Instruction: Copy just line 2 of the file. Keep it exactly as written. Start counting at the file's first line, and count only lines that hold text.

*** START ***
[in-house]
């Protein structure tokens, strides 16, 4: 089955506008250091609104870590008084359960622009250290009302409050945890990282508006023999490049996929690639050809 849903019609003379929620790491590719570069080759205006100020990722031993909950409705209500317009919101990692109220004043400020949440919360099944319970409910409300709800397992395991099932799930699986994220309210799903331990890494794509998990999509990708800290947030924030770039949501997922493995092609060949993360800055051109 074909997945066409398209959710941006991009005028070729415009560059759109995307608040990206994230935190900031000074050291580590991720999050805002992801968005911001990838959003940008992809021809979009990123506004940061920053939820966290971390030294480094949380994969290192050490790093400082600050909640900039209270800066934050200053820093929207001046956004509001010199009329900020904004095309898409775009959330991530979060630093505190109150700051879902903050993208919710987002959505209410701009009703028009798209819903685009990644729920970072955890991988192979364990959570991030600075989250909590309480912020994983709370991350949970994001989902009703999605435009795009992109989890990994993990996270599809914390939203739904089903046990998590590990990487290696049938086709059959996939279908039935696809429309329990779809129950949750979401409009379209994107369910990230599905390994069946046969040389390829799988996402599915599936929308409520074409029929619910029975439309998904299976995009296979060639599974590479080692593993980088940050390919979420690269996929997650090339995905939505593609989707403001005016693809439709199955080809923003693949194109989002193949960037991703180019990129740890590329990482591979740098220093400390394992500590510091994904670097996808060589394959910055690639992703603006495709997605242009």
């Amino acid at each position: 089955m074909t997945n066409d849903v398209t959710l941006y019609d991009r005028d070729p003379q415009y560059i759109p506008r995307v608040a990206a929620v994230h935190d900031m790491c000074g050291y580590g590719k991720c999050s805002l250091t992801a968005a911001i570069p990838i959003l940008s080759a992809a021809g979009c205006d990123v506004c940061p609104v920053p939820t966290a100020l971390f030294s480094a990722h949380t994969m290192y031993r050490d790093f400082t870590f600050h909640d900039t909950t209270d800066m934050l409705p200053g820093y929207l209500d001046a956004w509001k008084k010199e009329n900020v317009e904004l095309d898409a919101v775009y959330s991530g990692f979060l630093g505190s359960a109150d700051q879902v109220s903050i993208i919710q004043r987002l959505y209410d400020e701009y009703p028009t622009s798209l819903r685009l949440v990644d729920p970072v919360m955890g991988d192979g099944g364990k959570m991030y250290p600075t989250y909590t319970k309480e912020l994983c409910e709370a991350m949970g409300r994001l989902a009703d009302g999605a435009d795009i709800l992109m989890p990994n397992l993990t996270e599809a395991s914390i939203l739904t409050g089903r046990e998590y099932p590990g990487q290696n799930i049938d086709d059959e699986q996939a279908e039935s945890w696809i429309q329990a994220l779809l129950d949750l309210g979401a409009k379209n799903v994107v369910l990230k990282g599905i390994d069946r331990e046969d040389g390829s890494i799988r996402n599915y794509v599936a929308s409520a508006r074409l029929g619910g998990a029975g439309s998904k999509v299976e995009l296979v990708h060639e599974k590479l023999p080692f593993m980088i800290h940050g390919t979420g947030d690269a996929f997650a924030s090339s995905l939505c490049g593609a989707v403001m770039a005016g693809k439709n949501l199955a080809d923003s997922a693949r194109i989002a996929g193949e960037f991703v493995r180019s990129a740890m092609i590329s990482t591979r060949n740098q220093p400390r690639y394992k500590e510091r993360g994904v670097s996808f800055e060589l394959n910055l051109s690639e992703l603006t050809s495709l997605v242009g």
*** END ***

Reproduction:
């Protein structure tokens, strides 16, 4: 089955506008250091609104870590008084359960622009250290009302409050945890990282508006023999490049996929690639050809 849903019609003379929620790491590719570069080759205006100020990722031993909950409705209500317009919101990692109220004043400020949440919360099944319970409910409300709800397992395991099932799930699986994220309210799903331990890494794509998990999509990708800290947030924030770039949501997922493995092609060949993360800055051109 074909997945066409398209959710941006991009005028070729415009560059759109995307608040990206994230935190900031000074050291580590991720999050805002992801968005911001990838959003940008992809021809979009990123506004940061920053939820966290971390030294480094949380994969290192050490790093400082600050909640900039209270800066934050200053820093929207001046956004509001010199009329900020904004095309898409775009959330991530979060630093505190109150700051879902903050993208919710987002959505209410701009009703028009798209819903685009990644729920970072955890991988192979364990959570991030600075989250909590309480912020994983709370991350949970994001989902009703999605435009795009992109989890990994993990996270599809914390939203739904089903046990998590590990990487290696049938086709059959996939279908039935696809429309329990779809129950949750979401409009379209994107369910990230599905390994069946046969040389390829799988996402599915599936929308409520074409029929619910029975439309998904299976995009296979060639599974590479080692593993980088940050390919979420690269996929997650090339995905939505593609989707403001005016693809439709199955080809923003693949194109989002193949960037991703180019990129740890590329990482591979740098220093400390394992500590510091994904670097996808060589394959910055690639992703603006495709997605242009």